A core element to financial health is to spend less than you make. It is simple until you put it
into action. Many people feel restricted by a set budget, and often the word budget generates
the same feeling as a strict diet. If this is something that you are struggling with, then I can
probably make a safe bet that you are either not budgeting or not budgeting correctly. I want you
to change how you think of a budget. A budget is not a wish list or a goal sheet. It is data
collection and gives you an accurate picture of where you spend your money. It is a tool to help
you calculate your spending needs for next month. It is information, and information is power.
So here are three aspects of creating a better budget. I challenge you to test your own budget
and see if it follows these three tips.
1. Is it Realistic?
I believe it is crucial to dream big with your financial goals. However, idealism is lethal
when it comes to budgets. The first mistake of first-time budget-makers is trying to change your
habits. You need to be realistic, or you will find that your finances will fall apart faster than a
tower of cards. If you have a Starbucks addiction and you know you spend $100 on coffee per
month, that needs to be in the budget. If you want to make a change, that is great, but your
budget should not be the deciding factor in this equation. I suggest using the three-month rule. If
you have not spent money on that vice for three months, abolish it from your budget. You can
even work this into your goals because if you didn’t spend money on Starbucks for those three
months, you just saved $300. You can use that money to celebrate accomplishing your goal.
However, if you don’t put it in the budget and you continue to buy your Starbucks, you will be
over $300. This results in your budget being blown up. Be realistic, or you are just setting
yourself up for failure.
2. Is it Accurate?
There is a common saying in data aggregation that you have probably heard before. If
you put crap in, you can only expect crap to come out. Budgets are very personal, and you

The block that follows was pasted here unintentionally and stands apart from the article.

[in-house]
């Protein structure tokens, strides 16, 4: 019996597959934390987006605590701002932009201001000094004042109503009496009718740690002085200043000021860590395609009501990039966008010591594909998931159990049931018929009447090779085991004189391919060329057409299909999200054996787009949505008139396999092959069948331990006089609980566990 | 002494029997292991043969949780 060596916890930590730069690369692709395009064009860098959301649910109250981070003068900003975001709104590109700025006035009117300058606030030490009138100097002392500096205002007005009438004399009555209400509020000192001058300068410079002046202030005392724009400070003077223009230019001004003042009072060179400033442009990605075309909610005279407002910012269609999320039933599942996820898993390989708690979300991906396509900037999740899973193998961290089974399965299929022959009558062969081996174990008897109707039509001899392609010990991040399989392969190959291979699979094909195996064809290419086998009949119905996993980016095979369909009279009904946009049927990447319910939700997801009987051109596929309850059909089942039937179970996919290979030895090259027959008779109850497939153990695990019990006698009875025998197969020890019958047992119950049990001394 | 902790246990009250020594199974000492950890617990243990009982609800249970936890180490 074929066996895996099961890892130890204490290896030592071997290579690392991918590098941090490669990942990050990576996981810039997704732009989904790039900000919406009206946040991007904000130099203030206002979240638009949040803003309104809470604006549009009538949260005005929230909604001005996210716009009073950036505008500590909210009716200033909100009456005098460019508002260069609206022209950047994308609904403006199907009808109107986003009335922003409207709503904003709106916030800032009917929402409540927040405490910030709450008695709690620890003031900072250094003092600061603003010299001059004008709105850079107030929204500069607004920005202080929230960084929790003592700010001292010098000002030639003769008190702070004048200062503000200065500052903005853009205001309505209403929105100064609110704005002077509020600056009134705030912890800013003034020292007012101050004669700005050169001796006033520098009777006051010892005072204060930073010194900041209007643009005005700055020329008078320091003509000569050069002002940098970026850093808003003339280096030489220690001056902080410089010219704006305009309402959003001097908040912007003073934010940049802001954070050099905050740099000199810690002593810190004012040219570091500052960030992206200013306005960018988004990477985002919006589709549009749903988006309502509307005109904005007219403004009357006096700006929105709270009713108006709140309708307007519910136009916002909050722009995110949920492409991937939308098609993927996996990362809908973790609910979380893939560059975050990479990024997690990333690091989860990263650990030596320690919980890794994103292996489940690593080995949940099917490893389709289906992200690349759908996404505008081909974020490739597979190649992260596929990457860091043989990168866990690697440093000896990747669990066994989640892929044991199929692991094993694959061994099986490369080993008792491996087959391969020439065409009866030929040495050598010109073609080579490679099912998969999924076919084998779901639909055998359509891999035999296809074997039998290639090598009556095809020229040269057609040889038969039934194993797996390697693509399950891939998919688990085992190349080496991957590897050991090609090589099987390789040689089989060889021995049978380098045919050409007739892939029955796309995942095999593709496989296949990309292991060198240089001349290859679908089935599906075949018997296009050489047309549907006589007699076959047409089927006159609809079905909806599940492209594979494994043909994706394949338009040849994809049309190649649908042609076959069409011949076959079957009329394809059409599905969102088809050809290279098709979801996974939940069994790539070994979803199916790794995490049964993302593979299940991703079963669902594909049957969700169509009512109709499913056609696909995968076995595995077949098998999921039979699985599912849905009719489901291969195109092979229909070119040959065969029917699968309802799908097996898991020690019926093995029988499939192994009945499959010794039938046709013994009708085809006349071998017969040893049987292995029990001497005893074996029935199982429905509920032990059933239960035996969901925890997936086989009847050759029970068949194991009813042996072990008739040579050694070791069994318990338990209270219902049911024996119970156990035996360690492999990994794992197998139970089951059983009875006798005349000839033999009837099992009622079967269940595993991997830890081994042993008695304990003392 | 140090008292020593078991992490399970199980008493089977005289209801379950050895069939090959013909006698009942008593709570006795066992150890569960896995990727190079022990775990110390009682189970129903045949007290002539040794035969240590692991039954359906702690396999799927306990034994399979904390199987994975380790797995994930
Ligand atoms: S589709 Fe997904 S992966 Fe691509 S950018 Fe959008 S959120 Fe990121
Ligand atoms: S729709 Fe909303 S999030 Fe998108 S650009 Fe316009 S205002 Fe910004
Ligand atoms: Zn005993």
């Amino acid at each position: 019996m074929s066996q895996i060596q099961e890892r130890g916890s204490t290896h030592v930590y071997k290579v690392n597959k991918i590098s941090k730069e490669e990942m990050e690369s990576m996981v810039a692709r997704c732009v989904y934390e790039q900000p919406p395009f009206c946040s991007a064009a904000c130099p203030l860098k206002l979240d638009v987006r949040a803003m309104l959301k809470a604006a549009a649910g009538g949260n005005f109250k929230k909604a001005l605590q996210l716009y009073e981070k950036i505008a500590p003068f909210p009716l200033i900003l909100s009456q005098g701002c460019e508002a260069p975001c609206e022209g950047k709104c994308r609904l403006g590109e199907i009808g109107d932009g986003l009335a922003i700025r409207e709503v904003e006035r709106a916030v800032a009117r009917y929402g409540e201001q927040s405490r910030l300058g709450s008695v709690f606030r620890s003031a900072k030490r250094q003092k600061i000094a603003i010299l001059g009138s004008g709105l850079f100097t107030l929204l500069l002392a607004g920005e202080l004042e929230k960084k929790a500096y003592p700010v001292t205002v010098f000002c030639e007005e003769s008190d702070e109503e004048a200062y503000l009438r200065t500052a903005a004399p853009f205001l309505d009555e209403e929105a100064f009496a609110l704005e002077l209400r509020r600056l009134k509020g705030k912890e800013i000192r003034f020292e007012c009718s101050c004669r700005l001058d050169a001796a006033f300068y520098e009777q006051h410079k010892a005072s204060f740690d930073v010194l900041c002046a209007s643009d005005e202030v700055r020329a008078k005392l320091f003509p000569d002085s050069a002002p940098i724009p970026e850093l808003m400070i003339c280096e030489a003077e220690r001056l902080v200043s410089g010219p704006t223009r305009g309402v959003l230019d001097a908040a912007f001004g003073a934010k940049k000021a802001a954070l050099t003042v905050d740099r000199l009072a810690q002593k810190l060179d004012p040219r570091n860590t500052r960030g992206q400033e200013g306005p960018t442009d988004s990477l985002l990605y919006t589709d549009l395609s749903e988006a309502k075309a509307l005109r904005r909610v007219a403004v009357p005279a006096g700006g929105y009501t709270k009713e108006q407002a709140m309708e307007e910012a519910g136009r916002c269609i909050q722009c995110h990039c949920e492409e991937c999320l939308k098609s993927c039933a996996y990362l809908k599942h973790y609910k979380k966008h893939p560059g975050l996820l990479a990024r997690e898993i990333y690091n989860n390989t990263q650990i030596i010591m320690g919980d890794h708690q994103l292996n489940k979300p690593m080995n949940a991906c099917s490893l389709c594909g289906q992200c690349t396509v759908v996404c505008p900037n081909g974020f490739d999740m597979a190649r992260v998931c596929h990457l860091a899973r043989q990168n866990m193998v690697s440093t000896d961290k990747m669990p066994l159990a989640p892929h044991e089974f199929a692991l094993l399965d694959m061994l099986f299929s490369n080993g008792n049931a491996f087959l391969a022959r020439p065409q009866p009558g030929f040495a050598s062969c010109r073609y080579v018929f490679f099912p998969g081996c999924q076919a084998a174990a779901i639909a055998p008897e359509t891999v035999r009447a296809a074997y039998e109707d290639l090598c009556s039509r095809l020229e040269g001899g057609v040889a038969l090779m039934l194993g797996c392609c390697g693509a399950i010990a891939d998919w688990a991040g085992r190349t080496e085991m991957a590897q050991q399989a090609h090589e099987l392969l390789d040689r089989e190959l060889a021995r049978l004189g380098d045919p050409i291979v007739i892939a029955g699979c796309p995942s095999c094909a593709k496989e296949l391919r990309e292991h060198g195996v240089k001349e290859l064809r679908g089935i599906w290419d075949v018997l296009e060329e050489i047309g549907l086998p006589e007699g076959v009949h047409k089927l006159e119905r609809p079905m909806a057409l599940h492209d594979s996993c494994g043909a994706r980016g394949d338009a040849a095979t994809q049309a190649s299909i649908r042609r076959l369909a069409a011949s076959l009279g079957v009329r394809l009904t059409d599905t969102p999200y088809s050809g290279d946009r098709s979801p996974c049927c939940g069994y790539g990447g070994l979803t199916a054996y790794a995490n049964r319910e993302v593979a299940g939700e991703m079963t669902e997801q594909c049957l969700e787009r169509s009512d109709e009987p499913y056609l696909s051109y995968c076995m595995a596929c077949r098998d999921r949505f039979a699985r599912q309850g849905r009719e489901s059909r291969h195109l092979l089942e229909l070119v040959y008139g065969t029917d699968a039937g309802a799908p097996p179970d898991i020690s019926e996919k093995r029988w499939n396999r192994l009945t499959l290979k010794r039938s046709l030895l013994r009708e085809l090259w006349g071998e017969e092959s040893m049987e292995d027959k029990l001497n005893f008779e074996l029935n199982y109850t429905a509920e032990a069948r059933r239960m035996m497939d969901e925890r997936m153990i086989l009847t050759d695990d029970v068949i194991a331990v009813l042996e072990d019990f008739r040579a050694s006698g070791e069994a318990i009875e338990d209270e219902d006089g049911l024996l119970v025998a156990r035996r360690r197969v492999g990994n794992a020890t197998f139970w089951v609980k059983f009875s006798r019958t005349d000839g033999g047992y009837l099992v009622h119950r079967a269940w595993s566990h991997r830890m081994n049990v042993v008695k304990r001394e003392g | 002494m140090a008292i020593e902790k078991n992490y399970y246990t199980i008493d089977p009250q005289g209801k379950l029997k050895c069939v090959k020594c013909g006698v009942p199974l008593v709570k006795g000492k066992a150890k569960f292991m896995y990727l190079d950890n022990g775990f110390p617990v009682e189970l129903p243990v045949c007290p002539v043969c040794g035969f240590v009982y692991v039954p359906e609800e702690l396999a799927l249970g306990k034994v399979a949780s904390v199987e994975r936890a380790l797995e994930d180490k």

should do your budget in a way that works for you. I like to use an app called YNAB (You need a
Budget). It takes all my transactions and income from online banking apps and puts it all in one
place. But I know some very successful people who use Excel, pen & paper, cash envelopes,
and even one who keeps it all in their head. All these methods are 100% viable, and you should
choose what works for you. The key is your data needs to be as accurate as possible. Guesses,
assumptions, and estimations will only result in a failed budget. Failure has many forms, for
example, thinking you are in the green when the reality is you are in deep dark red territory.
3. Is it Flexible?
Life is unpredictable and chaotic. This means you can’t plan for everything. There will be
months where you will need to spend more in some categories and less in others. Of course,
you should always have an emergency fund ready and established for unexpected situations.
However, your budget should be flexible enough to allow you to rely on your emergency fund
when absolutely necessary. A tip is to overestimate categories where you can, and always
include a Miscellaneous category in your budget. If you overspend in one, you should be able to
pull from another. You and your life change, so your budget should change with you.
A well-built budget is the ultimate financial tool to accomplish your financial goals and
maintain your financial health. It most certainly can feel like a chore at times, but so does doing
dishes, laundry, and brushing your teeth. It is the foundation of any effective financial plan, and
without it, you are putting yourself at a disadvantage. Make sure it is realistic, accurate, and
flexible. I promise you will see results. Don’t hold yourself back. You Need A Budget!